You Have About Four Months To Find A Lost Satellite
You Have About Four Months To Find A Lost Satellite

In the annals of technical achievement originating from the United Kingdom there lies a forgotten success story that should have led to greater things but instead became a dead-end even before it had happened. We’re referring of course to Prospero, a British satellite that holds the honour of being the only one to have been launched on board a British-developed satellite launch platform. On the 28th of October 1971 it was launched aboard a Black Arrow rocket from the Woomera launch site in Australia and successfully entered orbit to complete its mission. When it was launched the Black Arrow program had already been canceled by the British government, with the launch proceeding only because rocket and satellite were by then already on the pad.

A never flown Black Arrow rocket and the Prospero flight spare, in the Science Museum, London.
A never flown Black Arrow rocket and the Prospero flight spare, in the Science Museum, London.

So the Brits became the sixth nation to develop a satellite launch capability, and promptly canned it. Prospero was a success though and remains in orbit, and was even re-activated periodically as late as the 1990s. With its fiftieth anniversary approaching in October we think it’s worth looking for to mark the occasion, and so would like to remind you of its existence and the impending anniversary. If any community can find a lost satellite, hear its call if it is still transmitting anything, and maybe even wake it up, it’s you lot. Hackaday readers never cease to amaze us with their talents, and we know that among you will be people with what it takes to find Prospero.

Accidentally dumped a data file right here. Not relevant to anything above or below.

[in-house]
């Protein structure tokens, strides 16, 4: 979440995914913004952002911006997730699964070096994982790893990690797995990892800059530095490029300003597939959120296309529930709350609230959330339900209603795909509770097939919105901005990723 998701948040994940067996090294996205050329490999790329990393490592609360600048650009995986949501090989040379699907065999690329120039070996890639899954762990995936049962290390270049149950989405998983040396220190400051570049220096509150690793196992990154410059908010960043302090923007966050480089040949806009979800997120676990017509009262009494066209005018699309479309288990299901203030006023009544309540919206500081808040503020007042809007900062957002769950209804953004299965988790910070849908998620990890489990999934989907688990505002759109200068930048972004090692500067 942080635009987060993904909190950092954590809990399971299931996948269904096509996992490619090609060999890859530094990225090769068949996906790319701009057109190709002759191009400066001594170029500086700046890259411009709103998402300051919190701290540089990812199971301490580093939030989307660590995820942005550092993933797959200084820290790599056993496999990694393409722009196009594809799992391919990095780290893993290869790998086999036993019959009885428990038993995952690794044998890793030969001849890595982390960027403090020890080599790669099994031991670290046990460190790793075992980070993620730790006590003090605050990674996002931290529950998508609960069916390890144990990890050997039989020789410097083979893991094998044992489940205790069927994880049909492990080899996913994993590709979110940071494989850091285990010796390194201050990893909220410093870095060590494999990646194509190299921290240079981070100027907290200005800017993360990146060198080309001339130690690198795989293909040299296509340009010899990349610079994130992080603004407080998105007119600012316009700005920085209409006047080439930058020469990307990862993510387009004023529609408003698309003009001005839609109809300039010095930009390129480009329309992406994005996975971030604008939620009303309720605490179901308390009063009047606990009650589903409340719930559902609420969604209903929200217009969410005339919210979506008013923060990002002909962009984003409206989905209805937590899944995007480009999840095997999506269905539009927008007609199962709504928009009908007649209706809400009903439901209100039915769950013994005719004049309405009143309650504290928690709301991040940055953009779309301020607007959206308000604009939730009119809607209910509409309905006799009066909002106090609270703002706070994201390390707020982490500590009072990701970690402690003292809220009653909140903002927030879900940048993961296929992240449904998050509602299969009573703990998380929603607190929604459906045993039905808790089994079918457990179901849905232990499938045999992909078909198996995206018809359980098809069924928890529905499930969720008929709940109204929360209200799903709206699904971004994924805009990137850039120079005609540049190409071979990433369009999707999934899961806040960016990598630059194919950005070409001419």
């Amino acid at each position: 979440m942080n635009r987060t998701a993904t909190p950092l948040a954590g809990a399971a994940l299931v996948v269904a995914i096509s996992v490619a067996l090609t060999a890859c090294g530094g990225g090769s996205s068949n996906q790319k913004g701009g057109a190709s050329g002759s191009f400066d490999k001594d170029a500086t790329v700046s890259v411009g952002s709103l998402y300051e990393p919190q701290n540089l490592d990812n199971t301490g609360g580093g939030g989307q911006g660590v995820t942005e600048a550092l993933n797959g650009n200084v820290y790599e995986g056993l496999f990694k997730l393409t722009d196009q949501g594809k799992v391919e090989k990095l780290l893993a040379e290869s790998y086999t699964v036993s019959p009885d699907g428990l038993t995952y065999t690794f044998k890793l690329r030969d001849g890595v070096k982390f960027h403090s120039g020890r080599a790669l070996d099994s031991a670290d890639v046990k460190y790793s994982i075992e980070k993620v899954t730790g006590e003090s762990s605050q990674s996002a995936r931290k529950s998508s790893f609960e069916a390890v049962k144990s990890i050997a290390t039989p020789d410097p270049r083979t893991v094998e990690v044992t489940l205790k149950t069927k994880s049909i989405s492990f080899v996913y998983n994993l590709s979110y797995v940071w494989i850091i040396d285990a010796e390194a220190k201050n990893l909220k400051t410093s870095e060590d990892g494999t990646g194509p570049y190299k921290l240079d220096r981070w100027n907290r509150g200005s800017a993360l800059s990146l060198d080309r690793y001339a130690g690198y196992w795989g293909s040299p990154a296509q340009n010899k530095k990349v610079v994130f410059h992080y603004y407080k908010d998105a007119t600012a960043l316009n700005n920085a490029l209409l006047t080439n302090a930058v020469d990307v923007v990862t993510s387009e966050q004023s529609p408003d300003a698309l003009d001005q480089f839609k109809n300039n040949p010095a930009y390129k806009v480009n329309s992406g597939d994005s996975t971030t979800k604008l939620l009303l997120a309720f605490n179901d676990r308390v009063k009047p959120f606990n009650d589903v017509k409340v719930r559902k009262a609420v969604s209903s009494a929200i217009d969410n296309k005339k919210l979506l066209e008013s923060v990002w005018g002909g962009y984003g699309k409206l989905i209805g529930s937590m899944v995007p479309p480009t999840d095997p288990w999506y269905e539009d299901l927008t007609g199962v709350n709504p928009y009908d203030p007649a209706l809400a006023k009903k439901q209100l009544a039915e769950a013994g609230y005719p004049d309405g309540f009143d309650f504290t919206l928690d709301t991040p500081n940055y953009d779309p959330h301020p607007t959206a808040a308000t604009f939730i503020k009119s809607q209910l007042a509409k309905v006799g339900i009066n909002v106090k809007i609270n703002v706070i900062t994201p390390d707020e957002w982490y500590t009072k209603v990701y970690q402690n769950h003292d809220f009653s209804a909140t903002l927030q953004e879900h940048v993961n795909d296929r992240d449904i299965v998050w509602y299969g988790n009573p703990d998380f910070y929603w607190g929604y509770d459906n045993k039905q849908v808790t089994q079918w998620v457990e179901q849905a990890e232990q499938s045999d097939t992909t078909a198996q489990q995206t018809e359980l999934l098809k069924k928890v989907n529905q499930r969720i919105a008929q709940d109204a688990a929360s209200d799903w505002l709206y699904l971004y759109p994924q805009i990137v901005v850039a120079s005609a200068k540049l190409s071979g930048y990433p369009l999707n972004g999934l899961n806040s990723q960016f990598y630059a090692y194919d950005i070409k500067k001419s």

To help you along your way there’s a lot of information about the satellite to be found online, including the details of an unsuccessful attempt to contact it a decade ago for the anniversary in 2011, and a real-time tracker to help you find its position. Maybe some of you have a decent enough telescope to take a snap of it as it passes over, but if a radio signal could be retrieved from it that would be particularly impressive. Watch out though, you might find yourself hearing an Orbcomm satellite on the same frequency.

So if any of you fancy firing up your SDRs and pointing an antenna skywards over the next few months, we’d like to hear about your progress. It’s possible that the craft may by now be incapable of life, but if anything can be found it’s worth a try.

This isn’t the first satellite rescue attempt documented here on Hackaday. A few years back we put out the call to rescue ICE/ISEE-3.

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